5. Create an Operating Agreement.
You are not required to have an Operating Agreement for your LLC according to Ohio law. According to the default conditions specified in the law, an implied operating agreement will be formed. Still, make sure that the default conditions of the Operating Agreement will be in your best interest.
You will need to create an operating agreement if your LLC is going to be manager-managed. This is for your company records. Current Ohio law says that a manager-managed LLC is only valid when you declare it in both the Operating Agreement and the Articles.
The Operating Agreement is the legal engine that drives your business, creating its governance, managing its working capital, and paying out its profits. Critical matters of money, voting, liability, and fiduciary constraints are at stake here. You may also wish to consult an attorney for advice.
6. File the Articles of Organization.
In the State of Ohio, you will be required by Ohio State law to file a one-page form called the Articles of Organization. This provides details for your company for the state. When the Ohio Secretary of State accepts your Articles of Organization, your company will officially be created.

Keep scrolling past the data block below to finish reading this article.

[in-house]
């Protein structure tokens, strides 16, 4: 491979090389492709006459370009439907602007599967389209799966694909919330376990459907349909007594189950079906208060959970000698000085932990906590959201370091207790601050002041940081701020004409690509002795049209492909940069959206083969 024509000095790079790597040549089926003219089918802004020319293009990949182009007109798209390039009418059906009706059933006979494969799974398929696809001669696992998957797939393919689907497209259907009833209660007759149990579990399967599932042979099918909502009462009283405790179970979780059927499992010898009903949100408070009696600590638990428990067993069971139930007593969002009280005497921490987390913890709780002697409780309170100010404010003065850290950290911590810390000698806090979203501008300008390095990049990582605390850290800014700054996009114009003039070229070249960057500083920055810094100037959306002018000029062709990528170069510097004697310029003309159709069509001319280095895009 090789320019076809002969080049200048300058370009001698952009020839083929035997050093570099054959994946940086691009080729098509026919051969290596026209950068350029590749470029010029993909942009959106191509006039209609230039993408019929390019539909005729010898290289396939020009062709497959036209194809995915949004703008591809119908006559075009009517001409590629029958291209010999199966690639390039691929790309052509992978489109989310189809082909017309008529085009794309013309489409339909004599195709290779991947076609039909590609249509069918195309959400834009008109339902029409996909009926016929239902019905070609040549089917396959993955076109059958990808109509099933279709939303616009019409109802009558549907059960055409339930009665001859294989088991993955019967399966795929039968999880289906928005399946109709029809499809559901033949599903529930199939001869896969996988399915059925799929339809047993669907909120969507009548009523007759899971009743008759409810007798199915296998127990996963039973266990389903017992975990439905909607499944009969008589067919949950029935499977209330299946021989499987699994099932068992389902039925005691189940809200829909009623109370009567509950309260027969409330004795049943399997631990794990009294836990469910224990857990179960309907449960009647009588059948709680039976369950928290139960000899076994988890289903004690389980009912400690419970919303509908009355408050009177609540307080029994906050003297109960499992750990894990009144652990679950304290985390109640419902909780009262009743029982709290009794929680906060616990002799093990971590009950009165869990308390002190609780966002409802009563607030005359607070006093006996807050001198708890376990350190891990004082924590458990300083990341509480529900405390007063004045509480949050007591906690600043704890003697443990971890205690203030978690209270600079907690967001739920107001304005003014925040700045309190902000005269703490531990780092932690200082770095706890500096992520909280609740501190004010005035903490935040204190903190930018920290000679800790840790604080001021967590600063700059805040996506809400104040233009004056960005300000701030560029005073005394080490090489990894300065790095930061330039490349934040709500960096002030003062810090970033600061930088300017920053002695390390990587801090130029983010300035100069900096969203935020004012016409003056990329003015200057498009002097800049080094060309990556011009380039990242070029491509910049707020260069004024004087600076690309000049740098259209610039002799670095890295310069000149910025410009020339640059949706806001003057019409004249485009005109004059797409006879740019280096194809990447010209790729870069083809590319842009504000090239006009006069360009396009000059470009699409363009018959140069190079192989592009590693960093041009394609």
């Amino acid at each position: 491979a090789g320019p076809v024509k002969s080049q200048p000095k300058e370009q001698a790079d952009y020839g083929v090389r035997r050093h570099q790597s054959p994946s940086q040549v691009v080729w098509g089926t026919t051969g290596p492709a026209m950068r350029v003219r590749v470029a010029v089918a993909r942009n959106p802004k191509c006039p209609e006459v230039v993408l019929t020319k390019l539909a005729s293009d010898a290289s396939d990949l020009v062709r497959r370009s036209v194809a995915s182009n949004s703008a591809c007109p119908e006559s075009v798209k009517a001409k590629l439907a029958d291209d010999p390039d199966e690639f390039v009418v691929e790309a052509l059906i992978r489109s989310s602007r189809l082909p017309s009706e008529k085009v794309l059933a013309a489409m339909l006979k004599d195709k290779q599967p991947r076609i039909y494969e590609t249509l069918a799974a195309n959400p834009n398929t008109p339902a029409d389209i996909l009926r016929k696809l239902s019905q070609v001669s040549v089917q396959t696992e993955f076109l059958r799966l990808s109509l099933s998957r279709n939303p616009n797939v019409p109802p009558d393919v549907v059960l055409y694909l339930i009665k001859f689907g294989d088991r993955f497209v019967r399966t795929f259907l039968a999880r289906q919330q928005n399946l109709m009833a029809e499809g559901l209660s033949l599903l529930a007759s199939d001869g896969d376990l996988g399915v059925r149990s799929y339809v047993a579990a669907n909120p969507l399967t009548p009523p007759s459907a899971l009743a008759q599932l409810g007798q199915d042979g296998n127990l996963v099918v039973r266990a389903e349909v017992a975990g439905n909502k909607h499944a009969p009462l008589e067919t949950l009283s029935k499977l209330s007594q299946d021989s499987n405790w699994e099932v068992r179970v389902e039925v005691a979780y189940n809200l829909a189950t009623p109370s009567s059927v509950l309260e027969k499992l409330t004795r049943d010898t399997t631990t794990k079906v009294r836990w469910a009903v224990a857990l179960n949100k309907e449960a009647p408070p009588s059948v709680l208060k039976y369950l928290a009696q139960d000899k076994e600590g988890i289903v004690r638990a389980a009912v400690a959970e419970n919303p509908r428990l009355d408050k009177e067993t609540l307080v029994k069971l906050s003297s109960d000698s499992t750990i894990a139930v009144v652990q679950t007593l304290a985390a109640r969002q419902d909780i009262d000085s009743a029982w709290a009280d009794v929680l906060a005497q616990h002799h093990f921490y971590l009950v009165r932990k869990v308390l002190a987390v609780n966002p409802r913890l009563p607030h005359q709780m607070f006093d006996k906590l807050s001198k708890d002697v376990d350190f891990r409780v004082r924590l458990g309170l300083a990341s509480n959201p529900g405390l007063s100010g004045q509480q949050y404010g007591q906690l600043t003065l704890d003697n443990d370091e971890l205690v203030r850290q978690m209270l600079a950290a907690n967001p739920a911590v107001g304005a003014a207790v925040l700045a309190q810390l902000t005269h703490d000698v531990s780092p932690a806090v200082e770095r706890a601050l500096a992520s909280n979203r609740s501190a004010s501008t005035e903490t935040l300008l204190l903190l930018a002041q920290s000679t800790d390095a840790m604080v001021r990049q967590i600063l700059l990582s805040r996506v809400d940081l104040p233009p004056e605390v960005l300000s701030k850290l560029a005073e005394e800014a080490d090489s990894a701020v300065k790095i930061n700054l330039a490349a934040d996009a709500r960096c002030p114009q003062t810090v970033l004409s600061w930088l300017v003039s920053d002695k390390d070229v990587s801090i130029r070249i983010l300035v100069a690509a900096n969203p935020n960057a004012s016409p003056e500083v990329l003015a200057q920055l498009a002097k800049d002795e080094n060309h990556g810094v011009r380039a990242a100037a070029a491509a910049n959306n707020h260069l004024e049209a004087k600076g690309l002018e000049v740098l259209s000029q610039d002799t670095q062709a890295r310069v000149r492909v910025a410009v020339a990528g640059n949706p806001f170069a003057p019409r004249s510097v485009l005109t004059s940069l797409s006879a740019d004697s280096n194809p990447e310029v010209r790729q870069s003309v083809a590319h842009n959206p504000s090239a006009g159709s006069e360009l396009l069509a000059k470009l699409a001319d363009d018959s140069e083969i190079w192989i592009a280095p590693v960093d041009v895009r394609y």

You need to have a name and address for your company before you can file your Articles of Organization. You also need to have an LLC organizer, a management method, and a registered agent. In Ohio, it is not required that members’ names be filed on your Articles of Organization. However, you will still need to pay the filing fee of $125.
If filing will be an issue for your company or if you would simply like to have a filing service like SunDoc handle your paperwork for another reason, we can certainly do this. SunDoc handles the filing of many LLCs’ Articles of Organization.
7. Obtain an EIN and Open a Business Bank Account.
Congratulations on being a newly registered Ohio LLC!